Here, an update on the MouseAGE project from the popular science press. This initiative aims to produce a viable biomarker of aging based on visual inspection of mouse faces. Since age-related mortality in humans correlates fairly well with apparent age of the face, and since machine learning techniques can be used to assess aging from photographs in an automated fashion, it seems reasonable to think that it might be possible to achieve a similar analysis in mice. If successful, it might by used to speed up the assessment of potential rejuvenation therapies, a faster alternative to running life span studies. Given the low cost of development, it is worth a try as an alternative approach to the epigenetic clock and other biomarkers of aging under development. The project was crowdfunded in 2017 and data collection began last year.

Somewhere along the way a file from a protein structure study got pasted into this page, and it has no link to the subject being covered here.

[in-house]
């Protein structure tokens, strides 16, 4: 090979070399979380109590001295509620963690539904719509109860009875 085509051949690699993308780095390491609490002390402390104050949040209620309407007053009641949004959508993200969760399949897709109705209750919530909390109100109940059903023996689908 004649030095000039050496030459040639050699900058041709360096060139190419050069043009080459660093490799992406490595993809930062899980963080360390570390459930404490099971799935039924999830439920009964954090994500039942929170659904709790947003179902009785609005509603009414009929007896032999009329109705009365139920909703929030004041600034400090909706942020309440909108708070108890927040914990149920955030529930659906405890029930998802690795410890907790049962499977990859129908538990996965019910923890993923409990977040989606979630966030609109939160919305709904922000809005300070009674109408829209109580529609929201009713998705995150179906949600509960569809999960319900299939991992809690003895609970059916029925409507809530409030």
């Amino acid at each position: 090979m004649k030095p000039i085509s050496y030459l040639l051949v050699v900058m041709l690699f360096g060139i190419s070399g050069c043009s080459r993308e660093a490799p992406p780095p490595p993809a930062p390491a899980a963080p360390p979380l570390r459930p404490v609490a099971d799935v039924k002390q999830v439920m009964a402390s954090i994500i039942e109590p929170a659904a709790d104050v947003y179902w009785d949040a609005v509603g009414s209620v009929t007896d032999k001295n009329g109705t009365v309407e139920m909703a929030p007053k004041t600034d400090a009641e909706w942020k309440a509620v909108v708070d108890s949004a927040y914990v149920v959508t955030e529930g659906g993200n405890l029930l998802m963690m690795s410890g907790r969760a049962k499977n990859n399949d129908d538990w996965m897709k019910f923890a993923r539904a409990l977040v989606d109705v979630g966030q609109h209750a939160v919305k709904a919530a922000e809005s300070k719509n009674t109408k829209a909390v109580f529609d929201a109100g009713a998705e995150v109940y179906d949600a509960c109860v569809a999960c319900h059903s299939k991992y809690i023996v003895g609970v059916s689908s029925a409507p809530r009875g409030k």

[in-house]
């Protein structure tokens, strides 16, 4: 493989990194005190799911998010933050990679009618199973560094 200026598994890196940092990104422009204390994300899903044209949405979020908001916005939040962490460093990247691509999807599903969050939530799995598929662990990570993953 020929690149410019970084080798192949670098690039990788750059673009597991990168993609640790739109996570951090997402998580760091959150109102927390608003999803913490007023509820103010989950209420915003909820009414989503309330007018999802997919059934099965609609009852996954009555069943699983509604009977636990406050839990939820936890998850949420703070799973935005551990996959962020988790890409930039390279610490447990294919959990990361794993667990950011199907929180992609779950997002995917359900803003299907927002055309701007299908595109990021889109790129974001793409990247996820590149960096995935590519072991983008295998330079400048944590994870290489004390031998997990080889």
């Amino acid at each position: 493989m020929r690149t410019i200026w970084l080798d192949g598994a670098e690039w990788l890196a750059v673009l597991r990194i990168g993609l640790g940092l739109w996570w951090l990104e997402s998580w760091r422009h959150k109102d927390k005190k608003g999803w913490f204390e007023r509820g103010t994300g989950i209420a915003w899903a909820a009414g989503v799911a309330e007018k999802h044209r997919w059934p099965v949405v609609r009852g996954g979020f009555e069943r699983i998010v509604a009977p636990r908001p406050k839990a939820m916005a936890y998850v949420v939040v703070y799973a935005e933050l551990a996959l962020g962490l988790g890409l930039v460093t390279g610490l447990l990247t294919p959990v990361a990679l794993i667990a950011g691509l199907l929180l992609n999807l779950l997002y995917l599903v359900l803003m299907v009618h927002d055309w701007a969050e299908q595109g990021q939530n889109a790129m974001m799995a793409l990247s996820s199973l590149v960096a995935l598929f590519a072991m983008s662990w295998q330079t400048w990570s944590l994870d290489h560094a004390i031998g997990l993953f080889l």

Vadim Gladyshev is asking lab scientists to whip out their smartphones and take photos. Not selfies, exactly, but snapshots of their lab mice. It’s a fiddly task, Gladyshev admits: mice move fast, and need to be kept still for the camera. He suggests grabbing them with one hand or taking them
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